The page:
Niki Koss, a Forbes 30 Under 30 actress known for her co-starring role in Scouts Guide to the Zombie Apocalypse, is treading a new path featuring a sole female lead. Her film, Night Night, released on November 16, and for those considering a view, be sure to purchase instead of rent. You’ll need to watch it a few times to appreciate it fully.
After waking up from a terrible car accident, April Davis (Brenna D’Amico) has to find a way to work through and recover from its lasting effects. Akin to psycho-superstars like Paranormal Activity or Get Out, the film checks all the boxes of its subgenre by hitting notes of pervasiveness, pressure, and a cyclical loss of control. A fervent performance from Taylor Gray (as April’s brother, Jax) fluidly fills the gaps in between. His drug reliance and lack of accountability gave me moments of movie-night light-heartedness almost as often as grotesque indifference. I interpreted the decision to cast Tony Todd—from Candyman—as an homage to ’90s slasher horror, which really rounds out during the final scene.
What’s especially exciting about Night Night is the events that ensue after April’s boyfriend, Robert (Nick Marini), abruptly moves in as a caregiver. April ends up seeing self-proclaimed “hallucinations” from mixing wine with pain pills, but of course, her car accident isn’t top of mind for most others. Koss, on brand with her record of participating in movies with social purpose, makes a clear declaration here for a more reactive support system. Specifically addressing gender, the sole female lead is progressively barricaded in masculine self-interest.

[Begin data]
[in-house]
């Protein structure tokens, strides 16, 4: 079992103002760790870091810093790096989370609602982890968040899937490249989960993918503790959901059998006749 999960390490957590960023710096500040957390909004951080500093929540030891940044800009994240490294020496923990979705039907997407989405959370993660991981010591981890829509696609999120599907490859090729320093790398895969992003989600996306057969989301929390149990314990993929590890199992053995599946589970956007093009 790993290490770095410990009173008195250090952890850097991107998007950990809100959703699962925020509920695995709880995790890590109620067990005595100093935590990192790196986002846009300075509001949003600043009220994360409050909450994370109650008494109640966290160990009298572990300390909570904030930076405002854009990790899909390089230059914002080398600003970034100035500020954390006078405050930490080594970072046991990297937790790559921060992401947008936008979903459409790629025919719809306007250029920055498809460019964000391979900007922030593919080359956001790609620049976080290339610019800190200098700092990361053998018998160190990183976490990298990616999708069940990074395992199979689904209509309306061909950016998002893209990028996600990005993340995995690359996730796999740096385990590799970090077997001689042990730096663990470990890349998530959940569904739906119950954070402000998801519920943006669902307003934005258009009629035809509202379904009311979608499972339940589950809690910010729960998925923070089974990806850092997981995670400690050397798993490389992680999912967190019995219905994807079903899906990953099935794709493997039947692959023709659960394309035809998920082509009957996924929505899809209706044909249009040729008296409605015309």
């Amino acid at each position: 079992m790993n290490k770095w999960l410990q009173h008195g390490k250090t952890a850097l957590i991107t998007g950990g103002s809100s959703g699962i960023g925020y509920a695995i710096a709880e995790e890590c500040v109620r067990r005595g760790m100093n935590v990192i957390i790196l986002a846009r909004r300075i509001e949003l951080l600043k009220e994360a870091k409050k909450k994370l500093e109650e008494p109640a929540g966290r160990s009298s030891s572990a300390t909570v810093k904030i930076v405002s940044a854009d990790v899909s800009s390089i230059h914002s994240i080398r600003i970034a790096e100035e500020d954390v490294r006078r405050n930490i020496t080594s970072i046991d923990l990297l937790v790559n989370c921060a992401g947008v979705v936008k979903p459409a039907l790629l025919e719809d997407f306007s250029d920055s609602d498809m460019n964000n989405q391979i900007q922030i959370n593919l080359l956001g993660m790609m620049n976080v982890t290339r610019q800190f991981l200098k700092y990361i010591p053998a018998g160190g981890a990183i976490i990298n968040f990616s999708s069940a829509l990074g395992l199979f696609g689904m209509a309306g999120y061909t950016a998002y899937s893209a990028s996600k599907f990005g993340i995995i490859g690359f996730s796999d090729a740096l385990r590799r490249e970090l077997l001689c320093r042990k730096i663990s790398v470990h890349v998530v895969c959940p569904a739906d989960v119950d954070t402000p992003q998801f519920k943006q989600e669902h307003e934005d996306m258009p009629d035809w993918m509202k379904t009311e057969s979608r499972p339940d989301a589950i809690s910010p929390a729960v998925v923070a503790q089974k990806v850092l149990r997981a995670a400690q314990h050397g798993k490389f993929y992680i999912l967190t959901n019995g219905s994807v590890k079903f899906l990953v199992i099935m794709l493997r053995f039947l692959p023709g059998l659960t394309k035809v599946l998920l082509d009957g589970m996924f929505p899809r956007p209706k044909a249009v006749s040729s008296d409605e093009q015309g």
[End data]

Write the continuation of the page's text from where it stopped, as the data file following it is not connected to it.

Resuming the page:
On a more subtle end, the film rests on a powdery color palette and a decidedly newwave ’50s aesthetic, which functions well with the trending “smartphone drama” movie trope. Koss’ color choices are purist and convey the separate and consistent responsibilities of the individual experience. I found blues, pinks, reds, and yellows to all enjoy a silent anthem, even to the point where they’re claimed by certain protagonists. Though obvious at times (specifically Taylor’s “bathroom breakdown” scene), the color choice gives way to fun conversations about an abstract narrative.
“Night Night is exactly psychological. [MILD SPOILER] Koss keeps you centered on the procedural aspects of vehicular manslaughter while teasing the idea of something abnormal. [END SPOILER] D’Amico does an excellent service to the film by stressing a mundane, real, and often lonely atmosphere that comes with trauma recovery as a woman. Even more so, Night Night is a great statement piece because it takes the traditional recipe of things that go bump into the night and merges it with modernized and dangerous superficialities of a regular lifestyle. The scariest part about Night Night is the fact that most people know the feeling.
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Keenan Ocansey is the Content and Community Coordinator, and sometimes writer, for CSQ.com.